Joe Cleary: Cork man had the fire to make it to Major League Baseball

After leaving Leeside, he made one appearance on the big stage for Washington
Joe Cleary: Cork man had the fire to make it to Major League Baseball

Action from Yankee Stadium in New York City, 2015. Picture: Al Bello/Getty Images

IN the fourth inning of the second game of a double-header against the Boston Red Sox, the Washington Senators’ coach Ossie Bluege sent in Joe Cleary as a relief pitcher. 

At 25 years old, just over a decade after he and his family had emigrated from Cork to New York, Cleary was making his debut in the major leagues, carrying the nickname of 'Fire' because he threw so fast. 

Following a stellar career in high school and semi-pro baseball, here was his chance to finally show what he could do at the highest level. 

By the time he walked off the field nine batters later however, he’d earned an unlikely spot in sporting folklore.

At the end of any career in professional sport, most people are lucky if they get a footnote in history. Cleary gets three. 

Not all of them are accolades he might have wanted yet each ensures he will never be forgotten. 

With his cameo that day at Griffith Stadium, he became the last Irish-born player to tog out in the major leagues. 

His disastrous performance also earned him the highest Earned Run Average of any pitcher whoever made an out (not a good thing). 

And he was replaced in his one and only appearance on the biggest stage by a one-legged man leaning heavily on a prosthetic.

He managed all of this because, suddenly, when he needed it most, Cleary had forgotten how to pitch the baseball. 

The skill that brought him there deserted him. He walked three batters and gave up five base hits, allowing the Red Sox to run up seven runs while he was on the mound. 

Bluege was so disgusted by the display that he broke all usual protocol and called Cleary ashore early merely by signaling from the bench. 

In baseball, the coach is expected to walk onto the field, offer some consoling words to his player and then take the ball from him after patting him on the back.

“Someone threw me the ball and I'm standing on the mound rubbing it up," said Cleary, years later. 

"I look over at the dugout and I see Bluege waving at me. He's got one leg on the step of the dugout and he's waving at me to come out. 

"I thought, he's got to be kidding. What the hell can he be thinking? 

"No manager takes his pitcher out that way. You go to the mound. You don't embarrass him. 

"So I stood there rubbing the ball and waiting. [First baseman] Joe Kuhel came over and he said he never saw anything like that and he'd been around a long time. 

"He called it bush league. I told Kuhel, 'I'm not leaving.' Finally, the umpire came over and said, 'Son, I think you better go,' so I left."

Baseball star Joe Cleary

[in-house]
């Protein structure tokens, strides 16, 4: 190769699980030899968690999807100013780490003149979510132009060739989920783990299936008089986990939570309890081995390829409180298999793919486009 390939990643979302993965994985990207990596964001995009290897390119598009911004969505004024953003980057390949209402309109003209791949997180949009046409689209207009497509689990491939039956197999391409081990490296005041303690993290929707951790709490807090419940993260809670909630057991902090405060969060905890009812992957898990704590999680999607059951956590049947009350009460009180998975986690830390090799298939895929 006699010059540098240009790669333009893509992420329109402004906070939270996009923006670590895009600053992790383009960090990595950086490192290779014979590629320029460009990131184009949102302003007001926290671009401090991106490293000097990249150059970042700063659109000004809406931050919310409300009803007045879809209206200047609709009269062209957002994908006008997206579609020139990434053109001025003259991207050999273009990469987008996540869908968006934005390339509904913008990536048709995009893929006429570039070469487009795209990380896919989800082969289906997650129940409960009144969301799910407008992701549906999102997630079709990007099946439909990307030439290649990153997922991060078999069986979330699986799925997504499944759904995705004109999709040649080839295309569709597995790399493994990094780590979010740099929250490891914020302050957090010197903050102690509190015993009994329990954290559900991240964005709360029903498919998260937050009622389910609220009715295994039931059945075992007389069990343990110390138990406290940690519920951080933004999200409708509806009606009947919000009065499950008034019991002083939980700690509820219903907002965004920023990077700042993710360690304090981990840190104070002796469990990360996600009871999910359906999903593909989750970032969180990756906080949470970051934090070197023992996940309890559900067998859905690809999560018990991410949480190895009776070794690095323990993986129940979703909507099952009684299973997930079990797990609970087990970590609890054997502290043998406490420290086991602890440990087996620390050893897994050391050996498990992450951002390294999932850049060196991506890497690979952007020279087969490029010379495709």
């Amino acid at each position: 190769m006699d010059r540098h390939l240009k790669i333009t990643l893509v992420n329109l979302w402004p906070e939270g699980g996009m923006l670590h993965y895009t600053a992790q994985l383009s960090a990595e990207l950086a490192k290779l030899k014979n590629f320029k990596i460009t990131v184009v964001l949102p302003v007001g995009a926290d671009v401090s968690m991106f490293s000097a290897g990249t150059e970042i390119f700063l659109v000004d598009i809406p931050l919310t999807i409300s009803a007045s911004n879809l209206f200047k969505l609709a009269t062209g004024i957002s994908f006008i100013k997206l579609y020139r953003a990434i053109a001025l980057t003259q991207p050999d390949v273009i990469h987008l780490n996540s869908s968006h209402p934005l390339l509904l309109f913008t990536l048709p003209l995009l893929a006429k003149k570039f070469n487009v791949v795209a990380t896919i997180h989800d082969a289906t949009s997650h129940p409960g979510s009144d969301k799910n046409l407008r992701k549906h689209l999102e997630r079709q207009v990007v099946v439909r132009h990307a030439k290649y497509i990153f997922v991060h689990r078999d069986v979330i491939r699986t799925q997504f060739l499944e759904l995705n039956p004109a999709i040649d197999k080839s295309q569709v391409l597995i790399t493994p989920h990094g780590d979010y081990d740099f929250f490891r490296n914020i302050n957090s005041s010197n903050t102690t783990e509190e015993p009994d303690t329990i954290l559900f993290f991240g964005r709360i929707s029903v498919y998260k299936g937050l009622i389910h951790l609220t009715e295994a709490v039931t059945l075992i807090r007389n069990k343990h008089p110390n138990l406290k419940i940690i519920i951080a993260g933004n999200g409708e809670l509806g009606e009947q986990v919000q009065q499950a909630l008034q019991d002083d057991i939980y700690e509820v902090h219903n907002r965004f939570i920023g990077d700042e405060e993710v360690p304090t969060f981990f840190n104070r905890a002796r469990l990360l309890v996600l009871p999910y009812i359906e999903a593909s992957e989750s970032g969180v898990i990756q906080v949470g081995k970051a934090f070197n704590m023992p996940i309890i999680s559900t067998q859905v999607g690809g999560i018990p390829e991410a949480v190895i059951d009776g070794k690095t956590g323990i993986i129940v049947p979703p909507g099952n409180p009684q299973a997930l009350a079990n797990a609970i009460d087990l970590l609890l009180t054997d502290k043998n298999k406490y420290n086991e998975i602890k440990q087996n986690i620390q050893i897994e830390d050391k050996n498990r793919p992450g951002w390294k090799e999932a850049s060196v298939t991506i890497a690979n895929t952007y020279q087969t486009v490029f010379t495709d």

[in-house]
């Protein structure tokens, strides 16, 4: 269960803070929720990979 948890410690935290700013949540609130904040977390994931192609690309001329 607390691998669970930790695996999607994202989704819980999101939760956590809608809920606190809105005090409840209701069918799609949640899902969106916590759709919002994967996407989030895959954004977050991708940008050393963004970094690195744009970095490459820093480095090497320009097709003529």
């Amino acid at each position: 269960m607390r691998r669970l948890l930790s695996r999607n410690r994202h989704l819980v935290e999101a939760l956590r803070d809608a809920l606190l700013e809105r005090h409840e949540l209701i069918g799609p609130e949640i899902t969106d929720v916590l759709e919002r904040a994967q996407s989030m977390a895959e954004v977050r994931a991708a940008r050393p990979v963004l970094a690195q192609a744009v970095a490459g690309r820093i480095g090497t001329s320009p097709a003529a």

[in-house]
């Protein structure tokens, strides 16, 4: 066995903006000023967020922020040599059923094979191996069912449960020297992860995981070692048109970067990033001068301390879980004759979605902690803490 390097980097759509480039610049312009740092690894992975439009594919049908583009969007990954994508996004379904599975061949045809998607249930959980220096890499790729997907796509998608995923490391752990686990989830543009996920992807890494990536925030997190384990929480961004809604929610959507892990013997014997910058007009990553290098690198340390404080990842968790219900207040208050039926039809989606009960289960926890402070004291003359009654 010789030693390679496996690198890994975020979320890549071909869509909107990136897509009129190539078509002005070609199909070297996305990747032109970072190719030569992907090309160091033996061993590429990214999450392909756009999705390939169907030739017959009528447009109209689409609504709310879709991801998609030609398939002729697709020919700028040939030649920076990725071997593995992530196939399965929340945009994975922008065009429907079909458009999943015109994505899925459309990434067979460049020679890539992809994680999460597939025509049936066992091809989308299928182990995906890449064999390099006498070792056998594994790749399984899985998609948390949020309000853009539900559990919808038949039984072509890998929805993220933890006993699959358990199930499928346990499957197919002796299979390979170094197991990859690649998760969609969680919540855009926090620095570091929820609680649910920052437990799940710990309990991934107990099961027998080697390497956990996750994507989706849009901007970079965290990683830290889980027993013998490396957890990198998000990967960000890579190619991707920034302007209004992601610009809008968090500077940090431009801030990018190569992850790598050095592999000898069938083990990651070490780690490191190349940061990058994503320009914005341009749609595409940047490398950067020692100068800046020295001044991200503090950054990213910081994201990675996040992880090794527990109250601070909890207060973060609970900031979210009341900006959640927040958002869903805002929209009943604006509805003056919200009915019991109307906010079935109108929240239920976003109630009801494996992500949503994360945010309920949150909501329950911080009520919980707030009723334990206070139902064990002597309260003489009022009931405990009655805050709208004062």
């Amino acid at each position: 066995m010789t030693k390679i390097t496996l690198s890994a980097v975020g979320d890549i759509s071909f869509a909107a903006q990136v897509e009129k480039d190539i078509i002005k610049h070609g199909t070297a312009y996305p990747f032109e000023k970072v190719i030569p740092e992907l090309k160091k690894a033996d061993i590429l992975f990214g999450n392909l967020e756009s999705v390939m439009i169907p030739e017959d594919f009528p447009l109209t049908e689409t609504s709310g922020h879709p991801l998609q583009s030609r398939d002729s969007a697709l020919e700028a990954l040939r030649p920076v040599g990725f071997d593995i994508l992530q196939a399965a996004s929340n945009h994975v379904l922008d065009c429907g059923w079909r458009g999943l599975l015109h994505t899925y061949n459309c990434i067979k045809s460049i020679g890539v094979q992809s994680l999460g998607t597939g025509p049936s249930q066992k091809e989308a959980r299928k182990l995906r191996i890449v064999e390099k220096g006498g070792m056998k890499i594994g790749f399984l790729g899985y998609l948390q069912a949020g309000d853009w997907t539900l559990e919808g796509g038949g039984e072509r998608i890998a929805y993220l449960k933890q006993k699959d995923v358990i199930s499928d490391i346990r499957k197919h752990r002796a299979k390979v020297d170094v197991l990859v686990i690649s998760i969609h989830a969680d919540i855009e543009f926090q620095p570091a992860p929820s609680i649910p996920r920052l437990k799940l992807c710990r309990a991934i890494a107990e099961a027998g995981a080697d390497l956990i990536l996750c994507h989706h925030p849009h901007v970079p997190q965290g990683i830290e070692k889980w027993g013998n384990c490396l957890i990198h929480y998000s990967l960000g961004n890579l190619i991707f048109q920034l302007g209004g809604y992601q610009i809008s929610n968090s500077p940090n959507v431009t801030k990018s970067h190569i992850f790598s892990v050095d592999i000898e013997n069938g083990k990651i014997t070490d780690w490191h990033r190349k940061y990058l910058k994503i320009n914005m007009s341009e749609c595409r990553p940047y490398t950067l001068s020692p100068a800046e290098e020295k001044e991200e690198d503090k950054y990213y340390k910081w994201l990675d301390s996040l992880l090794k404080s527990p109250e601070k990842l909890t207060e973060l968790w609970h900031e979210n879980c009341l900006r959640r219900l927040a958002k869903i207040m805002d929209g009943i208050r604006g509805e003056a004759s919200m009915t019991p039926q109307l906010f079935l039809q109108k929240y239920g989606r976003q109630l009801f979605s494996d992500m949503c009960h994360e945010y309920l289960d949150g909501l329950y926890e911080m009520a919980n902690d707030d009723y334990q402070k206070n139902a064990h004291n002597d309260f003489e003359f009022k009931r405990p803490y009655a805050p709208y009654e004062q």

Baseball star Joe Cleary

With one-legged Bert Shepherd taking his place and doing much better than him too, Cleary left in a temper, going after Bluege in the dug-out where team-mates had to step in to prevent them from hitting each other. 

The next morning, he was unceremoniously dropped from the majors back to the minors. 

He continued to make a living from the game at the lower level but never made it back to the show again. 

Eventually, he took a job on Wall Street before buying a bar on the West Side of New York city where customers continually ribbed him about his brief stint in the majors.

“You know, in the neighborhood bars they kid me," Cleary told author Brent Kelley in “The Pastime is Turbulence”. 

"I take an awful needlin' about that, that one appearance. The main thing I get kidded about is the earned run average; it's the highest in major league history, you know. 

"But I always say to them, 'I was there.'"

That he’d made it there at all was kind of remarkable. 

Before sailing to New York, he had played only hurling, Gaelic football and soccer. 

When an aunt gifted him baseball equipment and an uncle began taking him to watch the New York Yankees of Babe Ruth however, his imagination was fired. Pretty soon, he became known around the city for his pitching prowess. 

As a teenage wunderkind, he was so good he helped his family through tough financial times by pitching in the semi-pro leagues even while he was at high school, circumventing the rules by playing under different names.

 “It was during the Depression and my dad was out of work and a dollar was hard to come by," said Cleary. 

"When I played for the Puerto Rican Stars, I had to play under the name of Jose Hernandez 'cause I was also pitching for Commerce High. 

"One night at Roosevelt Stadium in New Jersey, I was warming up on the sidelines to pitch against the Union City Reds, and the public address announcer says, 'And pitching for the Puerto Rican Stars, number such-and-such, Jose Hernandez.' 

Now the Union City manager was standing right next to me on the field. 

And here I am, red-haired, blue-eyed, you know Irish all over, and he looks at me in disbelief and says, 'Jose Hernandez!'"

Joe/Jose Cleary died in June, 2004 in Yonkers, New York. 

The last Irishman to play in the majors. The last Corkman.

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